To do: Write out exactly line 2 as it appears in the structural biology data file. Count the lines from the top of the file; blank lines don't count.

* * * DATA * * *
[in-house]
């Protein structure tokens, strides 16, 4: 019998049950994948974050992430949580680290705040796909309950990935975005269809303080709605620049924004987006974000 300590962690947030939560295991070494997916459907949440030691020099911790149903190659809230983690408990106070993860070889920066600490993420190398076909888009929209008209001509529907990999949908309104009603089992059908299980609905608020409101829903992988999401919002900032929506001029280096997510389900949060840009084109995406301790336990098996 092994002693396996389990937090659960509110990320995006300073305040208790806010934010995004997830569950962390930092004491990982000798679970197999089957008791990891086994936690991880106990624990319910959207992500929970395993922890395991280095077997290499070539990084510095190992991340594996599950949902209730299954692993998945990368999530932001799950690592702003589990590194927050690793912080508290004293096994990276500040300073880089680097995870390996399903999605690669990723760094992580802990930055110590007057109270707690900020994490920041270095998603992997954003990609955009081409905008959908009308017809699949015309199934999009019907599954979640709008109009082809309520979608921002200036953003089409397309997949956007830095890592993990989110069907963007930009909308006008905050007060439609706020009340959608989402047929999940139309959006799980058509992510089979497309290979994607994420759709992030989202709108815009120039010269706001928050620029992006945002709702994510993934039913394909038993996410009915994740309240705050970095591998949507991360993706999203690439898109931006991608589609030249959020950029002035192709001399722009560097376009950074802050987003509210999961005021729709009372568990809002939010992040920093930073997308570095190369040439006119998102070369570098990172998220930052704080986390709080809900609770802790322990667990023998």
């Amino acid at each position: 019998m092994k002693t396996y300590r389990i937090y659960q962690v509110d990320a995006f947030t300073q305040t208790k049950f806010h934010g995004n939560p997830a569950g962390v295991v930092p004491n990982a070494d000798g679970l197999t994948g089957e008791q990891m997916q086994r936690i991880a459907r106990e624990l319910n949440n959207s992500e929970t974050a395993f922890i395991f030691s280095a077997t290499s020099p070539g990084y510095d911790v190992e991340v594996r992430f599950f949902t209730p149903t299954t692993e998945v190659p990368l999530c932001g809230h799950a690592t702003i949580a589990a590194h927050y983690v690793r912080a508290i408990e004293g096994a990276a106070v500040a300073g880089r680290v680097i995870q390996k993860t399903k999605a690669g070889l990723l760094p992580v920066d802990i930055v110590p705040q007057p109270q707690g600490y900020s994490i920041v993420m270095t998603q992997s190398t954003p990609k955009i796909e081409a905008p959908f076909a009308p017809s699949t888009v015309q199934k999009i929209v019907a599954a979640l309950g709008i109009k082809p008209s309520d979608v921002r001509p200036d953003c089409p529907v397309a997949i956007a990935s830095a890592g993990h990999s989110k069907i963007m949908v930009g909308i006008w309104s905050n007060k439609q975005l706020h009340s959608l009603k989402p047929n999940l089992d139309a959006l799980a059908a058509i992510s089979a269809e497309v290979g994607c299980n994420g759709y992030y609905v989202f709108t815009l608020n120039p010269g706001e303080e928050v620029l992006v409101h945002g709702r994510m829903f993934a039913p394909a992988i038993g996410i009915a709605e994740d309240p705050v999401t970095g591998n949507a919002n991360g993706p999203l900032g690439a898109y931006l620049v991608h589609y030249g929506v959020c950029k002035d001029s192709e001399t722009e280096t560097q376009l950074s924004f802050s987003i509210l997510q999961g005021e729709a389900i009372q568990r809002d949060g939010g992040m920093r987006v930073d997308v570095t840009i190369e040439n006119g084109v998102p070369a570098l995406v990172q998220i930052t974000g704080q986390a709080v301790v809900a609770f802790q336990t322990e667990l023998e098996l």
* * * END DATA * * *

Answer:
């Protein structure tokens, strides 16, 4: 019998049950994948974050992430949580680290705040796909309950990935975005269809303080709605620049924004987006974000 300590962690947030939560295991070494997916459907949440030691020099911790149903190659809230983690408990106070993860070889920066600490993420190398076909888009929209008209001509529907990999949908309104009603089992059908299980609905608020409101829903992988999401919002900032929506001029280096997510389900949060840009084109995406301790336990098996 092994002693396996389990937090659960509110990320995006300073305040208790806010934010995004997830569950962390930092004491990982000798679970197999089957008791990891086994936690991880106990624990319910959207992500929970395993922890395991280095077997290499070539990084510095190992991340594996599950949902209730299954692993998945990368999530932001799950690592702003589990590194927050690793912080508290004293096994990276500040300073880089680097995870390996399903999605690669990723760094992580802990930055110590007057109270707690900020994490920041270095998603992997954003990609955009081409905008959908009308017809699949015309199934999009019907599954979640709008109009082809309520979608921002200036953003089409397309997949956007830095890592993990989110069907963007930009909308006008905050007060439609706020009340959608989402047929999940139309959006799980058509992510089979497309290979994607994420759709992030989202709108815009120039010269706001928050620029992006945002709702994510993934039913394909038993996410009915994740309240705050970095591998949507991360993706999203690439898109931006991608589609030249959020950029002035192709001399722009560097376009950074802050987003509210999961005021729709009372568990809002939010992040920093930073997308570095190369040439006119998102070369570098990172998220930052704080986390709080809900609770802790322990667990023998």